Emily St. John Mandel made waves a few years back with her novel Station Eleven (which I have previously reviewed and loved.) It won the Arthur C. Clark award in 2015. It was on every book table and chart.

However, nowadays, it always irks me whenever I come across her in the bookshop.

Why?

Because all of her books are now placed in the sci-fi and fantasy section.

While Station Eleven can be classified as a dystopian sci-fi, the rest of her books are not. In fact, I would argue the Emily St. John Mandel is an author who defies genre entirely – who bounces between contemporary fiction, to thriller, to love story, and back again, all while grabbing hold of your interest and never letting it go.

The Singer’s Gun was Mandel’s first novel. It is not sci-fi. It is not dystopia. As a book, it’s genre is actually quite hard to pin down.

But is it good?

SYNOPSIS

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Published by Picador

Anton Waker works in an office: that is the dream he has always wanted. And, for a while, it is what he has. A desk job. A fiance. A cat whom he loves.

And then one random security check turns his world upside down. Before he realises it, he is forced to confront the past he tried so hard to forget, a family who he cannot understand, and a cousin who enlists him on one final job.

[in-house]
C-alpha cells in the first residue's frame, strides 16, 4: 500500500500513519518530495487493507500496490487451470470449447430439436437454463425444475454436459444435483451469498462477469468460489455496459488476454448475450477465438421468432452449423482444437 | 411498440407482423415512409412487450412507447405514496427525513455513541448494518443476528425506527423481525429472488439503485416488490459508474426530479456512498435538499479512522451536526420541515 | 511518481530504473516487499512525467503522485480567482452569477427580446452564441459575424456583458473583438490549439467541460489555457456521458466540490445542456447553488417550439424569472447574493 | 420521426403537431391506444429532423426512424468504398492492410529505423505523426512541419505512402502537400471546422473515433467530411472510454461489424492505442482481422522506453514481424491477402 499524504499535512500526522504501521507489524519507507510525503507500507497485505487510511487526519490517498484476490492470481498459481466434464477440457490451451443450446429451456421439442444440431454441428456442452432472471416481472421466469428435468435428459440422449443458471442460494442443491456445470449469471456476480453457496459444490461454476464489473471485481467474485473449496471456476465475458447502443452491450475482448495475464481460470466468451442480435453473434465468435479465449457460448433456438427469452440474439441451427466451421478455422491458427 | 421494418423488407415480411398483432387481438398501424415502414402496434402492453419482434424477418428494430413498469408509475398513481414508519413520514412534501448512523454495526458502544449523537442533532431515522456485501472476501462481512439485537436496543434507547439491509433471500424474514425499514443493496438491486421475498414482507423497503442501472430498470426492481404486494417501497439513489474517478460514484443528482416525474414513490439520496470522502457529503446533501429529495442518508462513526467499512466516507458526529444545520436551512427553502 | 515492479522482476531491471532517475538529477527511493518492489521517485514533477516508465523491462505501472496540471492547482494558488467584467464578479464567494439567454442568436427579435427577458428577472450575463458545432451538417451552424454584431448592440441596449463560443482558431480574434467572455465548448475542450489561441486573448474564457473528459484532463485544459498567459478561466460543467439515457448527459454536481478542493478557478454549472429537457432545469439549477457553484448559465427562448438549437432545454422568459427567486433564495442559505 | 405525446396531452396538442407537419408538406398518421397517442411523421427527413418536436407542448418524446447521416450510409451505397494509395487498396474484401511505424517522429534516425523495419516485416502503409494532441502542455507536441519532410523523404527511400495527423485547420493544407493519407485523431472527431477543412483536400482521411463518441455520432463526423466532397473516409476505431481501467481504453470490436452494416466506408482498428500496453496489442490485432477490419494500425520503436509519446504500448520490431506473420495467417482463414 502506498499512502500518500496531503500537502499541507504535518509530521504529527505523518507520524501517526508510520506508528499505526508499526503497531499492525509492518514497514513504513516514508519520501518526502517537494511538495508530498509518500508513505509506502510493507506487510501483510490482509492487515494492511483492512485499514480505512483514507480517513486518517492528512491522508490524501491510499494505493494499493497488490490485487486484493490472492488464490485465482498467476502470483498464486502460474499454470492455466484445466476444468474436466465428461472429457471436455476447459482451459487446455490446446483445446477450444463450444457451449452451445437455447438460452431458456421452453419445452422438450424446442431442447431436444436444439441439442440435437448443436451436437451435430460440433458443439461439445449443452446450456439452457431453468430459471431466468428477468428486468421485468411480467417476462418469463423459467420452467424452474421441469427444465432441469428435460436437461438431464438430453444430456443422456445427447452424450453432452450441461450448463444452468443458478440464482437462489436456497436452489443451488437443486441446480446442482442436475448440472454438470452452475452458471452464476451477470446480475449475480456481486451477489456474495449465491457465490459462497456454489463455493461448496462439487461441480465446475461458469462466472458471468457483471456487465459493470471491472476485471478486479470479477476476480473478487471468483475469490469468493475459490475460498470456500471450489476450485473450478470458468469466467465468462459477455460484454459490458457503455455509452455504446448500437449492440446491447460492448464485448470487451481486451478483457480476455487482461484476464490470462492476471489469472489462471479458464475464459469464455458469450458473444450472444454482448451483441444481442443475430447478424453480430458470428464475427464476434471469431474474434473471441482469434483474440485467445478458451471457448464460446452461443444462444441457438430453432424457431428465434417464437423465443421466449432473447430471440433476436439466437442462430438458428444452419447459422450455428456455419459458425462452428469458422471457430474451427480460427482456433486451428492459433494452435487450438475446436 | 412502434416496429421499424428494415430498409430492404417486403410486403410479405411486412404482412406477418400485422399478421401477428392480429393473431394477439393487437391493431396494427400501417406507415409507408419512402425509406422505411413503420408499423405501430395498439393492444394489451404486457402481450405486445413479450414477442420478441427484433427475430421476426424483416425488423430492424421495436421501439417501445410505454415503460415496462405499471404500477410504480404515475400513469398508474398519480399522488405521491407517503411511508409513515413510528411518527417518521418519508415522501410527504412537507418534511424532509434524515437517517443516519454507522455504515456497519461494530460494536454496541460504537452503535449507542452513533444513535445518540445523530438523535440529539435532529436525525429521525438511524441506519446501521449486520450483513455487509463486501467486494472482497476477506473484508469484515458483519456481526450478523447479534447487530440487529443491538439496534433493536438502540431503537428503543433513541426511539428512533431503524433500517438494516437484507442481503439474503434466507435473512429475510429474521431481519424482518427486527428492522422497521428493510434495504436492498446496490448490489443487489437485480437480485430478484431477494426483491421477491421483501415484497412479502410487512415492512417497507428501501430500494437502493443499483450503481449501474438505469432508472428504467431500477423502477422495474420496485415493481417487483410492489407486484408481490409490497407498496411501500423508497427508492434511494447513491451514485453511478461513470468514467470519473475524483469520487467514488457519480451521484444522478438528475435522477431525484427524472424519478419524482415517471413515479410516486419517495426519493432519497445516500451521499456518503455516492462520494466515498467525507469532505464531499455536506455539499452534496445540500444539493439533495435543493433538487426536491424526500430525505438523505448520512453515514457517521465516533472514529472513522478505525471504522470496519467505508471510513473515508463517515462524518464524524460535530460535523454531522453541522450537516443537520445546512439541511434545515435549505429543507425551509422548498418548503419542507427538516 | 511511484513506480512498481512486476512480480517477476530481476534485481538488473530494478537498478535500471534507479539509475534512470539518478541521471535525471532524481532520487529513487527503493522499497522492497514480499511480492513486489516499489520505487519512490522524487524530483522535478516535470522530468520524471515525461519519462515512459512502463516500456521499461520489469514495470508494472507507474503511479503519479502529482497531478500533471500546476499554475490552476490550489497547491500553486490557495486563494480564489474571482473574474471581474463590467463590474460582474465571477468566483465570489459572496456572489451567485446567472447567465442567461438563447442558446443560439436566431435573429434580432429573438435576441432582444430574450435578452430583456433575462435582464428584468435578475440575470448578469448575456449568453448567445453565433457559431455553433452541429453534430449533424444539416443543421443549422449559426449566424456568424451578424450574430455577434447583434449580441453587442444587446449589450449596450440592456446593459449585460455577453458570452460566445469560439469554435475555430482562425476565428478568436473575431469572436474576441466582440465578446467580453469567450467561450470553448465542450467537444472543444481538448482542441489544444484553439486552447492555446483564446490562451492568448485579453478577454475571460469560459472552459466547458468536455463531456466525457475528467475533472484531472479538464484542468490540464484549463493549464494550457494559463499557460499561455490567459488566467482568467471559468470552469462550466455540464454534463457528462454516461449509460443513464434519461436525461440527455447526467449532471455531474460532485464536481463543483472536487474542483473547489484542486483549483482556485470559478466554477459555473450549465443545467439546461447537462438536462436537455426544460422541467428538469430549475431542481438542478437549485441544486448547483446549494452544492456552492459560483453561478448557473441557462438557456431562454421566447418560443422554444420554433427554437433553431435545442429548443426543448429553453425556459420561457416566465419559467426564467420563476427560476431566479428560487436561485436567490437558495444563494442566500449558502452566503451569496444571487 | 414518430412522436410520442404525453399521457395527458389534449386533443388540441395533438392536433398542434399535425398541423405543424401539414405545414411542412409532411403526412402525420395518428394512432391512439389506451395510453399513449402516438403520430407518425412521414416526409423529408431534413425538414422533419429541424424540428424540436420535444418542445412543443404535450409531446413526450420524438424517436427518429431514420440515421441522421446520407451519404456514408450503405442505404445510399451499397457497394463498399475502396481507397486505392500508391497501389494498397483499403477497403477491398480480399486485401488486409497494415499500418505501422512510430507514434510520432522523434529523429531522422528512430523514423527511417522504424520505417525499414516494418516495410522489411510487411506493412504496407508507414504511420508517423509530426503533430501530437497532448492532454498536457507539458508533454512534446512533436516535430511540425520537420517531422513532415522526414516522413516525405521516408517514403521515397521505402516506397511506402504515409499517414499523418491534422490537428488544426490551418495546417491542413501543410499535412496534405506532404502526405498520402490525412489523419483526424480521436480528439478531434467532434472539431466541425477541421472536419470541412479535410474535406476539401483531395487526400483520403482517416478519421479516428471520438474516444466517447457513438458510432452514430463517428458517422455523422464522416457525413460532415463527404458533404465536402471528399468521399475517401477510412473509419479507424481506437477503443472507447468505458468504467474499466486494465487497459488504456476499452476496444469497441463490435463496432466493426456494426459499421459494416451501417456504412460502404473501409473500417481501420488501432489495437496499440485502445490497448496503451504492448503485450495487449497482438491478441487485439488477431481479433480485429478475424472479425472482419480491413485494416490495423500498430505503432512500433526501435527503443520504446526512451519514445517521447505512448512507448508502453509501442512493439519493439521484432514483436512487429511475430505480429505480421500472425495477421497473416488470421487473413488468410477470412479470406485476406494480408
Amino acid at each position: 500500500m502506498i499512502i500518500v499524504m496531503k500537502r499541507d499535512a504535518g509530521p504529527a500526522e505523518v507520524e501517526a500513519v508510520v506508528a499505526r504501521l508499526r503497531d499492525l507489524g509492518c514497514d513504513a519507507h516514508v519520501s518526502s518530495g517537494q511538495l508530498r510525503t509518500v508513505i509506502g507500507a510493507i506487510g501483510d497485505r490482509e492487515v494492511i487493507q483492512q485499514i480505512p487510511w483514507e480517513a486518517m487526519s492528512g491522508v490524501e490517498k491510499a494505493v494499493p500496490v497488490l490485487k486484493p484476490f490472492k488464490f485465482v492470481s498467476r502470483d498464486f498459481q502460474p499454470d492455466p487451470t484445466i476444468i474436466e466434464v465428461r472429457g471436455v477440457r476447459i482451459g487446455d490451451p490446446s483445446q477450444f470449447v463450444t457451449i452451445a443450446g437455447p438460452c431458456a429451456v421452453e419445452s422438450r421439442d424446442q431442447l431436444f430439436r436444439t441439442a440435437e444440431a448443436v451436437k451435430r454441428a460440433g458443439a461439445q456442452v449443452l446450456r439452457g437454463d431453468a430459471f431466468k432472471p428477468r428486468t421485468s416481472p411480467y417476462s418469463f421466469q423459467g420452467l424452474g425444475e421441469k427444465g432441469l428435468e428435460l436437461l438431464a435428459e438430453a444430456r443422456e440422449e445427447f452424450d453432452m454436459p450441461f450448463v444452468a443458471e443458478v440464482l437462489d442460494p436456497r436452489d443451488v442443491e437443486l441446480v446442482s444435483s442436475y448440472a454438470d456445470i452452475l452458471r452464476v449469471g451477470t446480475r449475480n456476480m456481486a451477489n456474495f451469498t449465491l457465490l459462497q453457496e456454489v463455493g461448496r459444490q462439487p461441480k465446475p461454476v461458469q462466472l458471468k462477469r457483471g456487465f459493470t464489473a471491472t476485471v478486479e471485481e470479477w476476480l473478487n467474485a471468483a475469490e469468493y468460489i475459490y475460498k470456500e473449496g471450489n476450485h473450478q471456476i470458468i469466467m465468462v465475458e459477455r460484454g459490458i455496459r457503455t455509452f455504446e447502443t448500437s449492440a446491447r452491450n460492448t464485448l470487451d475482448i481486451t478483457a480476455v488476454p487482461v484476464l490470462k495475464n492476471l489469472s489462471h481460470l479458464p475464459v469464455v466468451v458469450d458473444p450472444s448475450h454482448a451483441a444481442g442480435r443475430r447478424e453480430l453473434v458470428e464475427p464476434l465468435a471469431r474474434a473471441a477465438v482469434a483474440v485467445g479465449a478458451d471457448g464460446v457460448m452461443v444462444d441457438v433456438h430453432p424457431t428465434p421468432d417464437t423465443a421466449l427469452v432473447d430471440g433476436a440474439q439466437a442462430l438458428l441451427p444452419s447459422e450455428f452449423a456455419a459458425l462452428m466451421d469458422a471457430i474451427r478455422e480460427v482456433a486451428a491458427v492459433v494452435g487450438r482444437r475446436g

A job that will send him to the shores of Italy.

A job that will endanger everything that he’s worked for.

A job that will make sure his life will never be the same…

 

OPINION

As with her other novels, Emily St. John Mandel is able to mix ambiguity with action. Anton Waker is an interestingly complex character. A man who grew up loyal to his family, yet estranged. A man who loves his cousin, yet fears her. A man who wants to marry his wife, yet feels unashamed to cheat on her. As the central protagonist to the story,

Mandel does a wonderful job of making us sympathise with the guy: even though he is, technically, a criminal, you can’t help but feel upset when his whole world falls apart. You want him to find the peace he so desperately craves, even if it means he has to do some bad things.

He, as with many of her characters, sits firmly in a grey moral area. One that she uses to intrigue the reader, and one which the reader can’t help but get lost in.

I said at the start of this review that this book is hard to pin down as a genre. And it’s true. One minute, it’s the story of a man losing his wife, the next it’s a thriller with a detective hunting people down, then it is a romance between co-workers, then a psychological thriller: it is all these things, yet the tone is always consistent, always engaging.

Like Anton Waker, The Singer’s Gun is an ambiguous book, balancing on the cross-sections of genre.

The rest of the cast feel real and genuine, the setting is fantastic and sucks you into the world. What more can I say? Emily St. John Mandel is fast becoming one of my favourite authors, even if she is often put in the wrong section of the bookshop.

I recommend this book to anyone who loves enigmas, and wants to answer the following question:

“What would make me give up everything? Love? Loyalty? Or fear?”

 

Have you ever read a book that you couldn’t pin down? Or maybe you’ve read The Singer’s Gun and have your own thoughts? Leave a comment below, or message me @ERHollands. Sharing is caring! 🙂

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